006_Custom Console Room Full Assembly_190723.jpg

... I think in the comic, the alcove has straight, vertical walls that are perpendicular to the doors. Again, wide enough alcove and they can open freely. I've tried to be clever and match all the other walls in the console room, as well as tie in with the corridor style design we've seen in the New Series. Realistically, it means that, even though my alcove is fairly wide, my doors can only open as far as the narrowest point.

I DID originally widen the alcove a little so the doors could open 90 degrees (as seen in the above images), but I wanted at least a little bit more. The solution here is, as previously stated, is angle the alcove outward. Initially I started by rotating the alcove walls around the y-axis. To get the next angle we now rotate the walls around the z-axis...

008_Custom Console Room Full Assembly_190723.jpg     008_Custom Console Room Full Assembly_190723_2.jpg

... again, the walls in question are highlighted in red in the 2nd image...

... unfortunately, we don't get MUCH extra; I would like to have given a wider angle. Unfortunately, any greater an angle, and we start to impinge on the roundels. But, even that little bit helps...

010_Custom Console Room Full Assembly_190723.jpg

012_Custom Console Room Full Assembly_190723.jpg

... it was about at this point I went back and noticed that rob49152 had done the same thing; angled the alcove walls outwards. So, I'd LIKE to take credit for my solution, but really can't. And he's done it so much better than I have as well *(looks on with envy)*  ;)  ;D

... so, here's my handy hints. If you're going to have angled walls in your console room, an alcove for the main entry doors, AND have those walls angled as well, plan well ahead as to how you want it all to fit together. Mechanical objects, like doors, can't be designed in a vacuum; design allowances need to be made, especially if you're doing something non-standard. I was working on the fly a little bit, and wasn't factoring things in that I should have. It's not a disaster by any means, not by a long shot, but it could have easily been a situation in which I needed to go back and start from scratch, which is ALWAYS a pain in the proverbial! And, if I had accounted for it early on, I could potentially have designed it a whole lot better! It's true, the design of this particular console room doesn't necessarily lend itself to that kind of alcove, but there are always work arounds, if you plan well enough in advance; especially if you're taking a lot of artistic license... ;)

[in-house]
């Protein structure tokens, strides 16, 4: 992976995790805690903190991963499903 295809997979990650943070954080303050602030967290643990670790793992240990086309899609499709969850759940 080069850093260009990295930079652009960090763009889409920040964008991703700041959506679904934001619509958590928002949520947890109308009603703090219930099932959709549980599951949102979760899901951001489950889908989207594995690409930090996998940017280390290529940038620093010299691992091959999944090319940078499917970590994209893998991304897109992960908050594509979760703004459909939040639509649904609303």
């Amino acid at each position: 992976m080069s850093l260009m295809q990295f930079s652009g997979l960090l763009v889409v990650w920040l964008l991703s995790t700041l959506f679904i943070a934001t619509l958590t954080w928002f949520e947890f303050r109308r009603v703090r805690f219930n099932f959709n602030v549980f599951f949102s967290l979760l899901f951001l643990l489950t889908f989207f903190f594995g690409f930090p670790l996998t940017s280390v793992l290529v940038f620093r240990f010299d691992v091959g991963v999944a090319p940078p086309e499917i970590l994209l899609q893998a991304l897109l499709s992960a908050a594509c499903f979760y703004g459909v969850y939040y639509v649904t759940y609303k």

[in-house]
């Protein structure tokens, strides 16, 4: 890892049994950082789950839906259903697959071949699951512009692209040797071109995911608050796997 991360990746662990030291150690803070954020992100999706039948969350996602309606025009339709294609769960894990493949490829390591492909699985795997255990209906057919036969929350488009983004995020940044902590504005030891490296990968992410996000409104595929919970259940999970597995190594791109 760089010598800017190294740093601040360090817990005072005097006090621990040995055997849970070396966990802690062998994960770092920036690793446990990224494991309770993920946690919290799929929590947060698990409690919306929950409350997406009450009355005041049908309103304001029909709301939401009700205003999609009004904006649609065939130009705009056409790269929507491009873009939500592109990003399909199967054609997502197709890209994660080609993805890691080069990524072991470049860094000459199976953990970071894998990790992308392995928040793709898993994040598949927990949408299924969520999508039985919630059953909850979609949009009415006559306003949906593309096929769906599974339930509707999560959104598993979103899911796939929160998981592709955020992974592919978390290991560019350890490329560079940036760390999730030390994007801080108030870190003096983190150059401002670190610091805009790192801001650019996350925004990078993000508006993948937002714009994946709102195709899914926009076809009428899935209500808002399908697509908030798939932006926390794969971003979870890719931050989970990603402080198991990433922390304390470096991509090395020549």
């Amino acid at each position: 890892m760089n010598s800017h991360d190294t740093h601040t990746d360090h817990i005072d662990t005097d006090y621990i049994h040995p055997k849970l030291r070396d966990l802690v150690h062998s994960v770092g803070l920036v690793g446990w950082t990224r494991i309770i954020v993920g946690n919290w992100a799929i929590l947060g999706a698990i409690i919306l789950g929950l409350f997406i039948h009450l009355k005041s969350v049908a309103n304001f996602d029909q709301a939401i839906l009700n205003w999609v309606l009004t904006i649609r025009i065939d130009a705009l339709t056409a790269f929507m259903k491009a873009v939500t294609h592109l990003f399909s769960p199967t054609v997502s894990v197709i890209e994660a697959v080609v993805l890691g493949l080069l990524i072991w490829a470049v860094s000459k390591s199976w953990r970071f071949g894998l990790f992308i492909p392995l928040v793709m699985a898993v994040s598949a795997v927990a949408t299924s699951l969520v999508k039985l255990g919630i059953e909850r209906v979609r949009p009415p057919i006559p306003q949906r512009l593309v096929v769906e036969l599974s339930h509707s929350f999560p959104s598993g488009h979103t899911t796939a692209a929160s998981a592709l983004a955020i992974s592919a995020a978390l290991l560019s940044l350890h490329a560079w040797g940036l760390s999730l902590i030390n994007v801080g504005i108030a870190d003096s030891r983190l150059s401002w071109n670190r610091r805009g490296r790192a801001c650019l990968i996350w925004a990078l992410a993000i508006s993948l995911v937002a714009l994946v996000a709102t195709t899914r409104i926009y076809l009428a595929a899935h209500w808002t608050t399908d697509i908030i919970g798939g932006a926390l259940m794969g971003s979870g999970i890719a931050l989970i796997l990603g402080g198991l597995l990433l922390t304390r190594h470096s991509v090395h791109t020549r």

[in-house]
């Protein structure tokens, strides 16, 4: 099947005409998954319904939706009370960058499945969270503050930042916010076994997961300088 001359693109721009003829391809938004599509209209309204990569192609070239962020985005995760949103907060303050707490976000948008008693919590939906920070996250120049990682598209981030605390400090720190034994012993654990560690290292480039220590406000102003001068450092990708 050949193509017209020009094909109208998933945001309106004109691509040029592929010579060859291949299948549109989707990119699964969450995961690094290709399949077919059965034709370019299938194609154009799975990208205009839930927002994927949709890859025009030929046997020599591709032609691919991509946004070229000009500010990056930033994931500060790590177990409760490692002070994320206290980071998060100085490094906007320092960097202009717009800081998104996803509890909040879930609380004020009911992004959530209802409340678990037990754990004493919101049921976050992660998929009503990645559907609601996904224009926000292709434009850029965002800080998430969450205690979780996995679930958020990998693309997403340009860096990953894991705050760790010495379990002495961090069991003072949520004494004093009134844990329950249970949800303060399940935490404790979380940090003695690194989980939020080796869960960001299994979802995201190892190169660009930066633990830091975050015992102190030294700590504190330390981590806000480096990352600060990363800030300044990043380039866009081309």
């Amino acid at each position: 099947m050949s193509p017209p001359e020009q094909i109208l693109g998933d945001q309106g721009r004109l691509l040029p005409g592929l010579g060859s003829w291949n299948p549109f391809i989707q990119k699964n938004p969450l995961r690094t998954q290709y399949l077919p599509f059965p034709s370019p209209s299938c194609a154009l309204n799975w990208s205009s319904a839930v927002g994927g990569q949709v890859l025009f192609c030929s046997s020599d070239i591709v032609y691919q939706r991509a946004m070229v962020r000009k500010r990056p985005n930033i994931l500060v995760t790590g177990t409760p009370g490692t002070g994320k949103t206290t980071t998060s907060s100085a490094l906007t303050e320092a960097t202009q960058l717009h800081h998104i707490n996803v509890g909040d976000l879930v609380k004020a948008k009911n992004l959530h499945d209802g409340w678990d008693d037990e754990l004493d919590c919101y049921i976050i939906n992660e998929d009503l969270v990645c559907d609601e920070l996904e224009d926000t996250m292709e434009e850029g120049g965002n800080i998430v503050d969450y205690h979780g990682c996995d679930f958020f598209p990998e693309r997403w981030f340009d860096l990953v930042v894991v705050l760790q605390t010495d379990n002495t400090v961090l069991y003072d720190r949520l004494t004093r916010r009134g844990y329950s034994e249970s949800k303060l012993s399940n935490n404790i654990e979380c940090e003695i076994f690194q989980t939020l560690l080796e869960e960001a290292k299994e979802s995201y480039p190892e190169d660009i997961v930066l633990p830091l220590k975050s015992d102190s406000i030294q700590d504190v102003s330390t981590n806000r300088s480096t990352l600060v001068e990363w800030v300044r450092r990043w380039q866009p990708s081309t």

d33j r093r5

Aug 12, 2019, 09:50 am #24 Last Edit: Aug 12, 2019, 10:35 am by d33j r093r5
Sorry, been a little slow on the promised updates...

The main thing missing with the console up to this point has been the Rotor. It was always just something I knew would be tacked on; none of the other assembly requires it, as it's mostly free standing with relation to the other console pieces. If it's attached to anything, it will be a motor and a cam. Anyway, I was kind of up to that point now, so i turned my attention to it...



... uhhhh, ok, the innards of that Rotor look AWFULLy like the innards of the original Brachaki console! Most images I can find that show any of the innards of that rotor seem to indicate that THAT'S what it should be. I double checked Tony Farrell's wonderful http://tardisbuilders.com/index.php?topic=4825.3 for confirmation: yup! That's what this console appears to be calling for...  ::) :o

Modelling those wonderfully intricate parts isn't an issue. It might be a little time consuming, but the finished virtual product would look amazing. Here's the rub: a finished 3D print of all that detail at 1/13th scale will not! I can't really (at this stage at least) do all that wonderful intricacy any justice. I can probably hint at it with a very rough outline of what is there, but it will look cheap and plastic-y. And, even a roughy, with most of the detail left out will look pretty pants. I'm inclined to go a different way...

To be honest, when thinking about the rotor prior to now, I was always envisaging something much more contemporary, something that went more along with the lines of the rest of the console, more column and lights than clockwork, gadget or steampunk. I grew up in the era of Pertwee, / Baker / Davidson (giving away my age just a little bit), and the rotor was always kind of tower-like and well lit. At the same time I didn't want to do anything too complicated. Minimalist, that's the look that I'm gong for. So, taking LOTS of artistic license, I designed my own rotor...

002_7th Doctor Comic book Console Rotor Sub-Assembly_190811.jpg